New Martenson Report on Inflation and Deflation

There's a new Martenson Report ready for enrolled members.  

Link to Inflation vs. Deflation - What You Need to Know (Part II)

A snippet:

Executive Summary
  • Inflation or deflation? - the most important question of our day
  • Vast disagreements exist
  • Timing
  • Inflation = persistent increase in money and credit
  • Inflation Myths
  • What you can do

There is simply no more contentious or important issue sitting before everyone these days than resolving the question of whether deflation or inflation lies before us. Sides have been drawn, opinions hardened, and camps formed.

When I write these reports, I do my best to peer just a bit further down the road than most. I study and analyze and write because I have found great value in being ahead of the curve. Illuminating the path a bit further out can provide an enormous benefit, especially if actionable ideas are the result.

So let's clear something up right away: Unless the economy collapses into a smoking deflationary ruin, there's another business cycle in front of us. Nothing ever goes straight to zero, and the most probable outcome for the future involves a whole series of wiggles going up and down. While I am confident that the distant future most likely consists of a world of less, not more, I expect we will not get there in a straight line. My belief is that there's a business cycle or two in front of us.


This is a companion discussion topic for the original entry at

Dr. Martenson,
I cannot thank you enough for this report. It clarifies many things for me. You are a fantastic educator and very fastidious observer. Thank you for sharing your thoughts with us.

That was just great.

 The idea that we’ll have another business cycle before "smoking ruin" is a novel one to me.  I’d love to see that happen – one last chance to divest – of assets that are vulnerable during a collapse-ish scenario – without taking a yuge hit.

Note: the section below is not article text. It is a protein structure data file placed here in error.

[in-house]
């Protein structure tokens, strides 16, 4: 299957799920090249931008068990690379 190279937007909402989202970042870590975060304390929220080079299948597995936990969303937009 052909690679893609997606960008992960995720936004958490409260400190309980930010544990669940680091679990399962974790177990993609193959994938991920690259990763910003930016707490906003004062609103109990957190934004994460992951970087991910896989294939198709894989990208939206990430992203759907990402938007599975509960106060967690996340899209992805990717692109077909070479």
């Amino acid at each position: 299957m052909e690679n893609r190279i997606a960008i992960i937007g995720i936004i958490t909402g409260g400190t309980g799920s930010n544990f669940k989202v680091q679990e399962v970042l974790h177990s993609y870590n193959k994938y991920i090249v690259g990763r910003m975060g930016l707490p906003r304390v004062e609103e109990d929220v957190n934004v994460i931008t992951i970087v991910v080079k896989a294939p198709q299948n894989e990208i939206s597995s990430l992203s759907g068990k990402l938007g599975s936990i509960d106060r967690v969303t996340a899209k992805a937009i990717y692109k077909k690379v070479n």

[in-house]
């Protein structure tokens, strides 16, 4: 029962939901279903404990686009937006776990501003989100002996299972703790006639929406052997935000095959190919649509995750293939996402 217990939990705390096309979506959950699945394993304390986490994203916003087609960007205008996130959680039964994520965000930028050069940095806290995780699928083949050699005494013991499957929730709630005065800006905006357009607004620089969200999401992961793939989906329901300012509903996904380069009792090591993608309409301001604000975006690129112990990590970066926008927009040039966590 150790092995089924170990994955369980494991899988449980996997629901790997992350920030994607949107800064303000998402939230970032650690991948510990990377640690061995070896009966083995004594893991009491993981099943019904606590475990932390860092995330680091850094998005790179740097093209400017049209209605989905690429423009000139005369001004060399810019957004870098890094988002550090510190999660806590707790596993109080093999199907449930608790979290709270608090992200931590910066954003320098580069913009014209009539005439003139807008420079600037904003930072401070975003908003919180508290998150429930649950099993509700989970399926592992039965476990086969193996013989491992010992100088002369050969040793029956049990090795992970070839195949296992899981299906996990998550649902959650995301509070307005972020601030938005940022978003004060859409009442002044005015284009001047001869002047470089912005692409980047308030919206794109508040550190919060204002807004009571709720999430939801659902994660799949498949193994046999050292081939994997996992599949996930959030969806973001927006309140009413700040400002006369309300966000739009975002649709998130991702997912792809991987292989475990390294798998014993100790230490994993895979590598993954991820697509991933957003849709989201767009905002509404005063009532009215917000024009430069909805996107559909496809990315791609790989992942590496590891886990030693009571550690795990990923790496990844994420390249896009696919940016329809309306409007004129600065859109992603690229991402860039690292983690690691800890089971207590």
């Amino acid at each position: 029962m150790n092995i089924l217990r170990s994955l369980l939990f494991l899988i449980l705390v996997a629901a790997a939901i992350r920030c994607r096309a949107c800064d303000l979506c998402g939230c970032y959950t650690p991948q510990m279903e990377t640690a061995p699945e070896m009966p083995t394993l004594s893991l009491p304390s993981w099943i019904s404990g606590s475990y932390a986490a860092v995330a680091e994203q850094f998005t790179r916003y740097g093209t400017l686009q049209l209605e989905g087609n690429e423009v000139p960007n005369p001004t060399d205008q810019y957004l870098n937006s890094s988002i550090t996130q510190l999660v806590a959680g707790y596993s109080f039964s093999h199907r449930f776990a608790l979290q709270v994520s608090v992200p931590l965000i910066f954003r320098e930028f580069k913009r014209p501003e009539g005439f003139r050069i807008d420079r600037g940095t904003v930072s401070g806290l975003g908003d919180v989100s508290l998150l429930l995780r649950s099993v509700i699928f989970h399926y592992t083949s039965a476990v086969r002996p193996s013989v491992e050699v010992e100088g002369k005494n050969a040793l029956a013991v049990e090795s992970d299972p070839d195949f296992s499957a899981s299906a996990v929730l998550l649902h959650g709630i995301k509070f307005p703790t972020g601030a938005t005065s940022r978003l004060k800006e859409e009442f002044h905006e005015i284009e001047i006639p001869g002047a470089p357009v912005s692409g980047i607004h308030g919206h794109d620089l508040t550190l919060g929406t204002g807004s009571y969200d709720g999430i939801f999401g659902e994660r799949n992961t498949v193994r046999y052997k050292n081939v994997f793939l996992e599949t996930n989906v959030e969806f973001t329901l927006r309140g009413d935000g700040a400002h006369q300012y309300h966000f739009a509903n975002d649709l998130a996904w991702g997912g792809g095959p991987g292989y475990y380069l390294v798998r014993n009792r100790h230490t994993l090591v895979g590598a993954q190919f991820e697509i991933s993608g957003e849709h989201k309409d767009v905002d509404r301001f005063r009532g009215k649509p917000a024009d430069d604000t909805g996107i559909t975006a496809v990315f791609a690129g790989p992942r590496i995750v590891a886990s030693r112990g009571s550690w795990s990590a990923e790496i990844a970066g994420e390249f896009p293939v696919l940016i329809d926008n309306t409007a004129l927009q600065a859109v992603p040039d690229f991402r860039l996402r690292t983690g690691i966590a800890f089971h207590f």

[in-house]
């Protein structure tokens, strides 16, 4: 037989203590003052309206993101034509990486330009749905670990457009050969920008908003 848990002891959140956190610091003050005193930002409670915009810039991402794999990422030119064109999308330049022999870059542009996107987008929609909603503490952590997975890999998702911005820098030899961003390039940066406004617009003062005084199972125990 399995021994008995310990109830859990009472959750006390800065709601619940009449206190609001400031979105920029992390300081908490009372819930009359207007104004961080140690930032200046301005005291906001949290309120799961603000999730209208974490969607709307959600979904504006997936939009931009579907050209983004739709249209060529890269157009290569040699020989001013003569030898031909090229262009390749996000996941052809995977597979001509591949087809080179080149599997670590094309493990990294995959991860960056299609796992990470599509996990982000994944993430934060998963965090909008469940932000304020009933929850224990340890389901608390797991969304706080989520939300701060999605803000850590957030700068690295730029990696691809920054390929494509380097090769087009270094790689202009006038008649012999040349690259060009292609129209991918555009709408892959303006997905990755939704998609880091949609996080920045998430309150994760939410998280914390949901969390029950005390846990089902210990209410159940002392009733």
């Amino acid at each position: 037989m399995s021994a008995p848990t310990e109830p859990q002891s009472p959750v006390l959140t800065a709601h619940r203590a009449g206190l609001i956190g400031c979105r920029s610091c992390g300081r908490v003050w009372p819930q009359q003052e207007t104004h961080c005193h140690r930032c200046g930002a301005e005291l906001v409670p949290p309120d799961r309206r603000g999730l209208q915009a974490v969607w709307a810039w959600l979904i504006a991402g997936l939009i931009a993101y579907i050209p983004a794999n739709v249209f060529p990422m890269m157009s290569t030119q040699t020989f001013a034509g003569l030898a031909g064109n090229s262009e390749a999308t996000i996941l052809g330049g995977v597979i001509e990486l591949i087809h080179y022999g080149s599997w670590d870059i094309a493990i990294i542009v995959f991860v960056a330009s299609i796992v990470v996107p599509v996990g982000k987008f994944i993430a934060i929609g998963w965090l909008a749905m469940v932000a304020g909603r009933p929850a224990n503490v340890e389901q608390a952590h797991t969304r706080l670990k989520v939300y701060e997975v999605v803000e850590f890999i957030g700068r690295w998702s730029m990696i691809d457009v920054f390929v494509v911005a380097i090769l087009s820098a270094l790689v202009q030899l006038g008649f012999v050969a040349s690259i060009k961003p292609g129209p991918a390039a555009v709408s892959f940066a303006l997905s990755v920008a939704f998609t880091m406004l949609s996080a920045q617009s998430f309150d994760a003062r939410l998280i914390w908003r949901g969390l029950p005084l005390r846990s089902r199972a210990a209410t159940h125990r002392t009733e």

More data for the ol’ brain to consider…  Thanks Dr. M!

Viva – Sager

Dr. M says:

When I write these reports, I do my best to peer just a bit further down the road than most. I study and analyze and write because I have found great value in being ahead of the curve. Illuminating the path a bit further out can provide an enormous benefit, especially if actionable ideas are the result.

This is a really interesting comment.  Although one certainly needs to be cognizant of what potentially lies ahead, is it not the inability to understand the infinite interactions of every day life which defines its magnificence?  Imagine actually knowing what lies ahead.  I believe it would be the cause of spontaneous insanity. 

Once again a great read… but just before I sat down to read this John Mauldins outside the box newsletter hit my inbox on the case for deflation and I thought it to appropriate to read that first.
The counter-argument to what Chris is presenting is the example of Japan’s economy and the number of tools they tried to fend off deflation with no success (QE, zero interest rates, govt spending, devaluing currency). It’s not exactly easy to escape the deflationary cycle, even dropping money in the banks of citizens has a bad track record (I think) the Germans tried this with what they called disappearing coupons. The coupons were for free money that had expiration dates but the crafty germans found ways to post date them, circumventing the effectiveness.

What I love about visiting this site is that an education can be attained from all the sources of information presented here and I’m not a mule that believes every newsletter I read. Rather, I analyze and think alongside my reading. The comparison of Japan and our economy lacks a few key points; the US is a resource rich nation and we are the Worlds Reserve Currency. The WRC being probably the most important of the two but I’m having a hard time explaining just why will save us from Japans defaltionary spiral but I;m researching this presently.

I read that same Mauldin OTB article earlier, and it reminded me of the April 09 Client letter from Sitka Pacific Capital Management which discusses the effect of QE during Japan’s 20+ years of deflation.

I think its safe to say that the "next 20+ years will be very different from the last 60 years"

Et Tu, CM?  Egads, my problem with this debate is exactly what CM says in the article, which is one of perspective.